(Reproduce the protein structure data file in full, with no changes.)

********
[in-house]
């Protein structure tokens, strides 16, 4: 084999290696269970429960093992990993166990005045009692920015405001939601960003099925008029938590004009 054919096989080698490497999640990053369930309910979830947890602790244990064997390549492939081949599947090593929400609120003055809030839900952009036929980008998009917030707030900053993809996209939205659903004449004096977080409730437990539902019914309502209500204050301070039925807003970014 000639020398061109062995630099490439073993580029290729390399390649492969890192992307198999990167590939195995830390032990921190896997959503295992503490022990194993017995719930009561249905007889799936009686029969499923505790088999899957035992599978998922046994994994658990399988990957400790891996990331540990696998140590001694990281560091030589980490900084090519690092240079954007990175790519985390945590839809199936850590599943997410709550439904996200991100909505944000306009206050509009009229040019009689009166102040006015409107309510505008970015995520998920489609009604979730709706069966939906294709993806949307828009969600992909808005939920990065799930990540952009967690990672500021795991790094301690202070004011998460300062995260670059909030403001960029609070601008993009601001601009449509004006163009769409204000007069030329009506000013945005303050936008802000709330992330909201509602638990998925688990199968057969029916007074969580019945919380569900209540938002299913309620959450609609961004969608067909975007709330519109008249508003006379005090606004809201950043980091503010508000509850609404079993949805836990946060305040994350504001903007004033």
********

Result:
[in-house]
């Protein structure tokens, strides 16, 4: 084999290696269970429960093992990993166990005045009692920015405001939601960003099925008029938590004009 054919096989080698490497999640990053369930309910979830947890602790244990064997390549492939081949599947090593929400609120003055809030839900952009036929980008998009917030707030900053993809996209939205659903004449004096977080409730437990539902019914309502209500204050301070039925807003970014 000639020398061109062995630099490439073993580029290729390399390649492969890192992307198999990167590939195995830390032990921190896997959503295992503490022990194993017995719930009561249905007889799936009686029969499923505790088999899957035992599978998922046994994994658990399988990957400790891996990331540990696998140590001694990281560091030589980490900084090519690092240079954007990175790519985390945590839809199936850590599943997410709550439904996200991100909505944000306009206050509009009229040019009689009166102040006015409107309510505008970015995520998920489609009604979730709706069966939906294709993806949307828009969600992909808005939920990065799930990540952009967690990672500021795991790094301690202070004011998460300062995260670059909030403001960029609070601008993009601001601009449509004006163009769409204000007069030329009506000013945005303050936008802000709330992330909201509602638990998925688990199968057969029916007074969580019945919380569900209540938002299913309620959450609609961004969608067909975007709330519109008249508003006379005090606004809201950043980091503010508000509850609404079993949805836990946060305040994350504001903007004033």